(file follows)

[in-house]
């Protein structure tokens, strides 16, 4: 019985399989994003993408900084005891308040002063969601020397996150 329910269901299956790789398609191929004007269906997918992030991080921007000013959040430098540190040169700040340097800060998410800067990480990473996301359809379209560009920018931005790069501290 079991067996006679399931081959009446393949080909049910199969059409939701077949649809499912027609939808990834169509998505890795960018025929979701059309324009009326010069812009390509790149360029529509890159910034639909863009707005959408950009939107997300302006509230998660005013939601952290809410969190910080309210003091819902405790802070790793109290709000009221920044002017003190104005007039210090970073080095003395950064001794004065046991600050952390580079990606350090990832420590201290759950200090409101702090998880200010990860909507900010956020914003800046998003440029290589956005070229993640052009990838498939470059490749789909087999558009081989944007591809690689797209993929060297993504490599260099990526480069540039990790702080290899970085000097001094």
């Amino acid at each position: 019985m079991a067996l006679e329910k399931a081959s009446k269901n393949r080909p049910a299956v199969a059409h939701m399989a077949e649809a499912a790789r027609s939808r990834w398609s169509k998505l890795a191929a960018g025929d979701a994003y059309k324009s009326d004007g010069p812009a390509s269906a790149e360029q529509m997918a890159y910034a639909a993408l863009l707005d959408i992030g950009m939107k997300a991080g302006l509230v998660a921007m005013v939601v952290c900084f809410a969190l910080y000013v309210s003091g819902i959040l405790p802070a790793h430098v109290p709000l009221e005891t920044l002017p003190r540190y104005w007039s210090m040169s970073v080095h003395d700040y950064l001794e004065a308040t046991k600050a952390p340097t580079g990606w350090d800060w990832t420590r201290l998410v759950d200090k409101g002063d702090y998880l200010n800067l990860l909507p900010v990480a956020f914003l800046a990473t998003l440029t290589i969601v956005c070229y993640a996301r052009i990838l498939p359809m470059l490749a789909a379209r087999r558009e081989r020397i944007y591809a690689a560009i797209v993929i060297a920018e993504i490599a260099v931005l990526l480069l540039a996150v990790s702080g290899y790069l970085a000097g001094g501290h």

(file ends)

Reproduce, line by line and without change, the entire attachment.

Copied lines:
[in-house]
């Protein structure tokens, strides 16, 4: 019985399989994003993408900084005891308040002063969601020397996150 329910269901299956790789398609191929004007269906997918992030991080921007000013959040430098540190040169700040340097800060998410800067990480990473996301359809379209560009920018931005790069501290 079991067996006679399931081959009446393949080909049910199969059409939701077949649809499912027609939808990834169509998505890795960018025929979701059309324009009326010069812009390509790149360029529509890159910034639909863009707005959408950009939107997300302006509230998660005013939601952290809410969190910080309210003091819902405790802070790793109290709000009221920044002017003190104005007039210090970073080095003395950064001794004065046991600050952390580079990606350090990832420590201290759950200090409101702090998880200010990860909507900010956020914003800046998003440029290589956005070229993640052009990838498939470059490749789909087999558009081989944007591809690689797209993929060297993504490599260099990526480069540039990790702080290899970085000097001094």
């Amino acid at each position: 019985m079991a067996l006679e329910k399931a081959s009446k269901n393949r080909p049910a299956v199969a059409h939701m399989a077949e649809a499912a790789r027609s939808r990834w398609s169509k998505l890795a191929a960018g025929d979701a994003y059309k324009s009326d004007g010069p812009a390509s269906a790149e360029q529509m997918a890159y910034a639909a993408l863009l707005d959408i992030g950009m939107k997300a991080g302006l509230v998660a921007m005013v939601v952290c900084f809410a969190l910080y000013v309210s003091g819902i959040l405790p802070a790793h430098v109290p709000l009221e005891t920044l002017p003190r540190y104005w007039s210090m040169s970073v080095h003395d700040y950064l001794e004065a308040t046991k600050a952390p340097t580079g990606w350090d800060w990832t420590r201290l998410v759950d200090k409101g002063d702090y998880l200010n800067l990860l909507p900010v990480a956020f914003l800046a990473t998003l440029t290589i969601v956005c070229y993640a996301r052009i990838l498939p359809m470059l490749a789909a379209r087999r558009e081989r020397i944007y591809a690689a560009i797209v993929i060297a920018e993504i490599a260099v931005l990526l480069l540039a996150v990790s702080g290899y790069l970085a000097g001094g501290h």